A Parliament of warmongers
Just in case you think the overwhelming Parliamentary majority of 544 for military action against Libya – only 13 MPs voted no – reflects popular opinion, think again. Seldom has the view of the House of Commons been so diametrically at odds with that of the electorate.
Of course, misgivings about military action can take many forms. Some people hate violence of any kind, while others think foreigners should be left to get on with killing themselves. Nevertheless, the ComRes/ ITV News poll that came just after MPs voted to back the Coalition’s warmongering is significant.
Only 35% agree it is right for the UK to take military action against Colonel Gaddafi’s forces in Libya, while two thirds either disagree (43%) or don’t know (22%). The poll shows that 53% of people think British forces shouldn’t risk death to protect Libyan opposition forces against Gaddafi’s regime.
Nearly half (49%) agree that military action in Libya is an unnecessary risk for Britain to take, although 31% disagree. Although a YouGov poll makes better reading for the government, it still shows 55% do not support military action over Libya.
But the Commons was swept up in the usual chauvinist sentiment that overwhelms the place at a time when a country with an imperial past (but reduced to a faded state with an aircraft carrier but no planes for it) bangs the military drum. This time the Lib Dems, who stood out against the invasion of Iraq, to an MP walked through the yes lobby to back prime minister Cameron.
And, inevitably, the Labour leadership joined in, with Ed Miliband wrapping himself in the flag. There are echoes of 1982 here, when the deeply unpopular Tory government led by Margaret Thatcher depended on the then Labour leader Michael Foot for support in the Commons for the war with Argentina over the miserable Falkland islands, some 8,000 miles away. She ordered the sinking of the Belgrano battleship as it sailed out of the exclusion zone and the rest is history. Her party recovered to win election after election. No doubt Cameron will be hoping for a similar change in his party’s fortunes.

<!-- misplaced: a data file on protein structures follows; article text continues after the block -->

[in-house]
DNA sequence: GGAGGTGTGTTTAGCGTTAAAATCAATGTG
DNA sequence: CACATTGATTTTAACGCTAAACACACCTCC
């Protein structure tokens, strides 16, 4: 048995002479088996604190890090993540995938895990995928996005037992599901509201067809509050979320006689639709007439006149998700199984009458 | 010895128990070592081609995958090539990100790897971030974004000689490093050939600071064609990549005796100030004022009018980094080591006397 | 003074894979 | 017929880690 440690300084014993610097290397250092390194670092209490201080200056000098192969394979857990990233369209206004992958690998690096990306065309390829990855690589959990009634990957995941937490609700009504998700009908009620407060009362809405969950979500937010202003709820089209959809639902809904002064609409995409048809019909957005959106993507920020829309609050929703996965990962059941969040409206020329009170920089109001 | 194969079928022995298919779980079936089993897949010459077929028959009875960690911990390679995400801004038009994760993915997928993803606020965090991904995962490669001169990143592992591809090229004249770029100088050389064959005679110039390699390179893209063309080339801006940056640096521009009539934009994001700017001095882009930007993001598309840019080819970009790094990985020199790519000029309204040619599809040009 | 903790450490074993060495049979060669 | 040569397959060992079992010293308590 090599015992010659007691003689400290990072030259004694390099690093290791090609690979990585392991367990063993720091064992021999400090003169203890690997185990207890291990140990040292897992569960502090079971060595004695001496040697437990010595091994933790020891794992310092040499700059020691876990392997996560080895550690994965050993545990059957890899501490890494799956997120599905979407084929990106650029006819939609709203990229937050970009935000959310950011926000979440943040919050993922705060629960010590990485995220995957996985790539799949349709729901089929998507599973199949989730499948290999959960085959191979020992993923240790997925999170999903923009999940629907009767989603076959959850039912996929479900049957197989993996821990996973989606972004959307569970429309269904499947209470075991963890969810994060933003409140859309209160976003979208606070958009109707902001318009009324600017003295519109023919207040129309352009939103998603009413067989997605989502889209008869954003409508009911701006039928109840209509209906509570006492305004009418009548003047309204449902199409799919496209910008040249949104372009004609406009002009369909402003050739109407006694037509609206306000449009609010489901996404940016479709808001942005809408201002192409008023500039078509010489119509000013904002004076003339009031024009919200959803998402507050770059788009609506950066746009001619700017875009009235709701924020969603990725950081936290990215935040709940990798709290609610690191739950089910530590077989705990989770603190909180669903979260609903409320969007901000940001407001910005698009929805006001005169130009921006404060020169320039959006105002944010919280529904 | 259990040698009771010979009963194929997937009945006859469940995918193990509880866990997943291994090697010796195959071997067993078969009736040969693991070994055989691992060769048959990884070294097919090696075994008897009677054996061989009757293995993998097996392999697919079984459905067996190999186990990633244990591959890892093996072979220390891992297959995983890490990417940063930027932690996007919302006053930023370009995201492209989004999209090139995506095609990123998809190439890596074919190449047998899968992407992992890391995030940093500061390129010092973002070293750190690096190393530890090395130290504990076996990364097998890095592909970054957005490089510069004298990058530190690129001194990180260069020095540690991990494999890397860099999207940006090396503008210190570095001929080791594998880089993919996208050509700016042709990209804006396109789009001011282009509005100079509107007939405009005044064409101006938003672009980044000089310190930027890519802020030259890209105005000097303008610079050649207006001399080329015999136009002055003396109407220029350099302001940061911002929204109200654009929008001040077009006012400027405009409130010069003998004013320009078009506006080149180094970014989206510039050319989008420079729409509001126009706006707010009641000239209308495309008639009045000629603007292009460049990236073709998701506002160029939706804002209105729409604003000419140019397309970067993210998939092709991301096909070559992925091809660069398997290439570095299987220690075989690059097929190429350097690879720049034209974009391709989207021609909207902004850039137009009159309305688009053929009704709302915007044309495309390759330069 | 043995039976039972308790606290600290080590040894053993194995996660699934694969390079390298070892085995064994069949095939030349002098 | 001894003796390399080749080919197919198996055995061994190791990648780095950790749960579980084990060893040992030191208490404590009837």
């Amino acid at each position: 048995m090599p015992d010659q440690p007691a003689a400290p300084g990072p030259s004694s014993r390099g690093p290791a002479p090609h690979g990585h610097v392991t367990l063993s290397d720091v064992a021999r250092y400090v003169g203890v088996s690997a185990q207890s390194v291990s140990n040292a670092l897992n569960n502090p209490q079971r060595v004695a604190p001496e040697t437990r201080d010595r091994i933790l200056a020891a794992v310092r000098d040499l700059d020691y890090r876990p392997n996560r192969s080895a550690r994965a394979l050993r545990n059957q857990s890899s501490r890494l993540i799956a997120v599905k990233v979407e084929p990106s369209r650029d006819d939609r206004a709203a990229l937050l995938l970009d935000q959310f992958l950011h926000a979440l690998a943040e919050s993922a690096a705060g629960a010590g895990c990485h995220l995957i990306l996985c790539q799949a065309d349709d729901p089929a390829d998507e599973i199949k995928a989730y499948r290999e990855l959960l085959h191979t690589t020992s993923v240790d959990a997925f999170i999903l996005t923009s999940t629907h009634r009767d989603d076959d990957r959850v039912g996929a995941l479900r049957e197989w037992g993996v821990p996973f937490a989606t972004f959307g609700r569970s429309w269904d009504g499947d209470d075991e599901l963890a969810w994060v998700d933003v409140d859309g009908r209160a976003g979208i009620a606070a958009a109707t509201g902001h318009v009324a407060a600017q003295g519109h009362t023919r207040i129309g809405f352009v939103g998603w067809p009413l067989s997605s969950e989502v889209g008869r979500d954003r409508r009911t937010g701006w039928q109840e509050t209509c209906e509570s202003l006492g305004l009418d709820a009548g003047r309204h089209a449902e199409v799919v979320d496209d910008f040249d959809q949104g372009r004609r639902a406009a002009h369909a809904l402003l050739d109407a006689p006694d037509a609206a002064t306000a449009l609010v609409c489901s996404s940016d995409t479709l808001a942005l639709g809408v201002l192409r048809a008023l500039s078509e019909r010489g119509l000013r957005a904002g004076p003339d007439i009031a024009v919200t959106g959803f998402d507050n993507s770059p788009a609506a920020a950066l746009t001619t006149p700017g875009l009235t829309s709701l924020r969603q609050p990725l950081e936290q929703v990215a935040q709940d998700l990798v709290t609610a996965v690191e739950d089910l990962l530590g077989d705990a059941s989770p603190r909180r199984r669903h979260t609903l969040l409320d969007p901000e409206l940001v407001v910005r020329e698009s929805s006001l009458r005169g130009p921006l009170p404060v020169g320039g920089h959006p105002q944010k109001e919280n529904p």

It was left to John McDonnell and eight other Labour MPs to vote against the government, with two more acting as tellers, out of a total of 258. How shocking is that figure? McDonnell told the debate:
I oppose Britain's involvement in the middle east because we have a century and a half of involvement-in pursuit of the region's mineral wealth-that is steeped in blood, murder and maiming. We do not have the credibility to intervene constructively.
For the record, Green MP Caroline Lucas also voted against, along with two SDLP MPs from Northern Ireland and a lone Tory, John Baron. He told the BBC: "Once again, we could be seen to be meddling in a Muslim country. We're told the Arab League and our Arab allies want to put in a no-fly zone – why not let them get on and do it.”
Meanwhile, if you drive a car you'll know that it’s costing a small fortune to fill up these days as the oil corporations cash in. That’s nothing compared to the cost of a 3,000-mile round trip the Tornado jets are making to bomb Libya. Running costs alone are about £45,000 an hour while each missile costs around £1 million. They are flying at night to avoid being shot down, presumably, because it would cost £50 mllion to replace one.
So when your library puts up the closed notice, or the local park looks more shabby each day as spending cuts bite, don’t moan and groan. Do your patriotic duty and cheer. Each bomb dropped, each missile fired is, in the words of the government, “in our national interest”. Believe that and you’ll believe anything!
22 March 2011